Wednesday, June 27, 2012

Taste the Music

My apologies to Skittles lovers, as this does not relate to tasting the rainbow in anyway.

I realized early on that I listened to music on many levels. What I have found is that over the years the number of levels has increased. Not to say that all of these levels are achieved with every song I listen to— but I can listen to music and have more than one way of perceiving what I listen to simultaneously:

I, like nearly everybody who listens to music, enjoys the music I listen to. It may seem like this is obvious— but sometimes the other ways of listening to music tend to drown out the good feeling I get when I hear a great song.
There are several different kinds of analysis, but I typically focus on music theory and practice. I listen for the different chordal structures used; the phrases and how they are executed; melodies and counter melodies
I am not a choreographer, but I do like a song that makes you want to get up and dance. I also enjoy trying to interpret the way the song rises and falls and how that moves me both physically and emotionally. There is so much here that it probably deserves a separate post entirely.
Usually this goes hand in hand with music analysis. I try to figure out how the song is structured and how I would write the music so others can perform it.
Since I have a degree as a sound engineer, I tend to listen to music using a technically acoustical approach. I ask myself how that particular sound is reproduced— or even how the engineers who recorded the song may have set up the microphones in order to capture that sound. I listen for the balance and the layering involved. I listen to see if they used compression and determine how best to make the sound translate to mono. etc. etc.…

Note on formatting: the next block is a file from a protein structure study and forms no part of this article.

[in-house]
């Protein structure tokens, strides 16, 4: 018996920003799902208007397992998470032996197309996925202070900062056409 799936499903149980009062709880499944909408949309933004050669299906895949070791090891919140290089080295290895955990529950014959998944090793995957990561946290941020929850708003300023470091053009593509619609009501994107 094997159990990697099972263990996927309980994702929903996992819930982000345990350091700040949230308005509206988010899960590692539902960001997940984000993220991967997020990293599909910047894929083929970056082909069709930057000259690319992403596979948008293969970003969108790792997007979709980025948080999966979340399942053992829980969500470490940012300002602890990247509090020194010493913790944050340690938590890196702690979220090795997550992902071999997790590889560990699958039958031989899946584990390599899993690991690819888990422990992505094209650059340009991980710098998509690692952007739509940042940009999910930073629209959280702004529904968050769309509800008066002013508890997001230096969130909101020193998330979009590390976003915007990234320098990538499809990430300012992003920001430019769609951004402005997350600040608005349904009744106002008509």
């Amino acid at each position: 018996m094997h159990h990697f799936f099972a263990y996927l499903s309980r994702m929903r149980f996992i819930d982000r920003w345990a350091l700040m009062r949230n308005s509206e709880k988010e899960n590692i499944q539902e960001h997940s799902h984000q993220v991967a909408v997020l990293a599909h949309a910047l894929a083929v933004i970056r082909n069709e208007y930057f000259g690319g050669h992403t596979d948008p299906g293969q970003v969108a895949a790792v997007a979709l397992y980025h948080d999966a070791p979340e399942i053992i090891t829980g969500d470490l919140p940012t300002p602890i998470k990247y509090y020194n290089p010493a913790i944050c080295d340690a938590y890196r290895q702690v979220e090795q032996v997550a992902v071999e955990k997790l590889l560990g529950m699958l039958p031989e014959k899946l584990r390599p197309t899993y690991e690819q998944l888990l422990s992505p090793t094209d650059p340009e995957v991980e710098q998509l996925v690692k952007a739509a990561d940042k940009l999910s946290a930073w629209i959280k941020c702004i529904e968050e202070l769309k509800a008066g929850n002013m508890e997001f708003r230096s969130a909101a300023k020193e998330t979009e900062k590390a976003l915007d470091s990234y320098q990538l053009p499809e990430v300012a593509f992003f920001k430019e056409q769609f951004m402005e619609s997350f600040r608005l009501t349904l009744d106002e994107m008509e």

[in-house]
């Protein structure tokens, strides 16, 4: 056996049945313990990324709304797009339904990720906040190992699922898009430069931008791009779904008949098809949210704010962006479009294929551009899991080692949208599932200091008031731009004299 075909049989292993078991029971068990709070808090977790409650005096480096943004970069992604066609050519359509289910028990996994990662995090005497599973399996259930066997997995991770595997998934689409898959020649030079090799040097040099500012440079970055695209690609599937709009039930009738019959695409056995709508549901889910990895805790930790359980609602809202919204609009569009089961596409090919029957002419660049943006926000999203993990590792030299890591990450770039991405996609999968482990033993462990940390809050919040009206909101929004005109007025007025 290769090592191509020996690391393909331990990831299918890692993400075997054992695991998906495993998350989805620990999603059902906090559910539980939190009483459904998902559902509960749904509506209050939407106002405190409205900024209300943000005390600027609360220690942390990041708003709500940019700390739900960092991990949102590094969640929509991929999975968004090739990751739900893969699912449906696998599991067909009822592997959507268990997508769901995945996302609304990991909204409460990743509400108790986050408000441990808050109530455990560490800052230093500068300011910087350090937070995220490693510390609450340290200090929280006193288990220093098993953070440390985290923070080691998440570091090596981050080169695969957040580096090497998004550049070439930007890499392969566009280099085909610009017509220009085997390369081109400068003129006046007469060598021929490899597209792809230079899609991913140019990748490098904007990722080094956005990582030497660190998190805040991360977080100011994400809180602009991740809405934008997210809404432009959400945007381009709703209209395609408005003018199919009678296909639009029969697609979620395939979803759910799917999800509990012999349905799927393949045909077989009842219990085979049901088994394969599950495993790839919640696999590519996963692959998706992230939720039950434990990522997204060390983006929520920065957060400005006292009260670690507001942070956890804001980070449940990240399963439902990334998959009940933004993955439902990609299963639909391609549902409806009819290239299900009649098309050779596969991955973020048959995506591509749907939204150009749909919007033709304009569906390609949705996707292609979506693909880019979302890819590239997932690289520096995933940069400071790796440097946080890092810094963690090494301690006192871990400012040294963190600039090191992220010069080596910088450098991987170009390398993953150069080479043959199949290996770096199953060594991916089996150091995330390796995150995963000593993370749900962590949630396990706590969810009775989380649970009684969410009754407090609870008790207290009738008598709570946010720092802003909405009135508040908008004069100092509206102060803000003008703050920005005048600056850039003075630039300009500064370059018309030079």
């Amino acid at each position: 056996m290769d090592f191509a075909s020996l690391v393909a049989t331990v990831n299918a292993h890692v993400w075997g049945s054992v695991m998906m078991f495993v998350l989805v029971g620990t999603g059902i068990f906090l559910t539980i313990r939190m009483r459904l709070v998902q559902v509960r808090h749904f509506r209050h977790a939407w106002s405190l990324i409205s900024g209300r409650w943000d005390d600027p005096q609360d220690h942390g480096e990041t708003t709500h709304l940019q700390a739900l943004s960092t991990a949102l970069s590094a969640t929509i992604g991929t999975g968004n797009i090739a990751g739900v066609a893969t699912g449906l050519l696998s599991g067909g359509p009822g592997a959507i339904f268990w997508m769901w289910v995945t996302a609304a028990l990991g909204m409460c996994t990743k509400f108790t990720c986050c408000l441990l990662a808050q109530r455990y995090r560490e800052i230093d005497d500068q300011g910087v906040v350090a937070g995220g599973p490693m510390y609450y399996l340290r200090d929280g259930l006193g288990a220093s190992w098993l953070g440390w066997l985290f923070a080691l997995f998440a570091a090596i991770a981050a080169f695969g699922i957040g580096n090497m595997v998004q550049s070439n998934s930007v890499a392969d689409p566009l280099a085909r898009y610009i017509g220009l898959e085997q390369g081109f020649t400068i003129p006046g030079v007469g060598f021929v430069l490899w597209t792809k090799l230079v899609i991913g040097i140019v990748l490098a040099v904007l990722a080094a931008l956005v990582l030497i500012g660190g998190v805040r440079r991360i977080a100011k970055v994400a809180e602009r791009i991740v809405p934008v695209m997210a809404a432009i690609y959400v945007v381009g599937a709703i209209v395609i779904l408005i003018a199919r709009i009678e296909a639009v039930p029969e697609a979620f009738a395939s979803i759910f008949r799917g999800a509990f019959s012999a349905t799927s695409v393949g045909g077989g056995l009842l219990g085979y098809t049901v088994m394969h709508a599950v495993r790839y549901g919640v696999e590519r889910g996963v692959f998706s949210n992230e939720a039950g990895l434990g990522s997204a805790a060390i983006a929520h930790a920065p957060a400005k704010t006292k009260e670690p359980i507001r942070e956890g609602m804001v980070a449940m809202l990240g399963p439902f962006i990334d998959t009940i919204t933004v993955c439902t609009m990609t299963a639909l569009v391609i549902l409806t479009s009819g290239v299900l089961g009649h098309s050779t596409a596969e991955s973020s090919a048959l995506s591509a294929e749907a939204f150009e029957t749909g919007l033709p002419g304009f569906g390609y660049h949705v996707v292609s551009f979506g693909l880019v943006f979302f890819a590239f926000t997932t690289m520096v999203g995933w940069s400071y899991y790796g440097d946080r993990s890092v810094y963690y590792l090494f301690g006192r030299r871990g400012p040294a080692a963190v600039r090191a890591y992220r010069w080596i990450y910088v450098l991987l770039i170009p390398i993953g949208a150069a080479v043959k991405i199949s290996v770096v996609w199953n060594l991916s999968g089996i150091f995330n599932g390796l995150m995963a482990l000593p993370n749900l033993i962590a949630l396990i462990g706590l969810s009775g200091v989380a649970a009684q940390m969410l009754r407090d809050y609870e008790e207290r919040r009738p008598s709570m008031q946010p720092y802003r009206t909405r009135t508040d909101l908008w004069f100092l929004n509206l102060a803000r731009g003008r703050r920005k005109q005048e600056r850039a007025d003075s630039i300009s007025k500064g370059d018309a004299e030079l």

Being an educator means that you are looking for ways of teaching something. Since I have a degree in Music Education, I look for ways of teaching the song. This ranges from how do I pick apart the melody to teach it to somebody, to even how do I teach the diction to the singer so that they pronounce it appropriately.
I tend to gravitate towards songs that have interesting lyrics. I enjoy interpreting the lyrics and what they mean to me. I also enjoy good wordplay and creative diction which makes singing it quite a challenge.

I'm sure that there are others, but these are the ones that seem most prominent. What about you… in what ways do you listen to music?

Second Blooming


gretchen said...

So interesting. I imagine that most people who have less knowledge of music and engineering only listen aesthetically. I know that as an actor, I tend to look at films much differently - I'm very aware of the technical aspects of the filming. In some ways it's a shame, because I don't get caught up in the magic like I used to before I understood the details of the hard work that goes into the "magic".

You are linked!

viewfromdownhere said...

Very interesting! Having played the viola for 7 years, I listen to the technical aspects of the music and its composition as well. But...I also am like so many who listen aesthetically. But I always always listen to the words and take them to heart. It bugs me when so many of my friends like a certain song but have no idea what it's actually about...

Ginny Marie said...

Even though I come from a very musical family, I'm afraid I only listen to music aesthetically!

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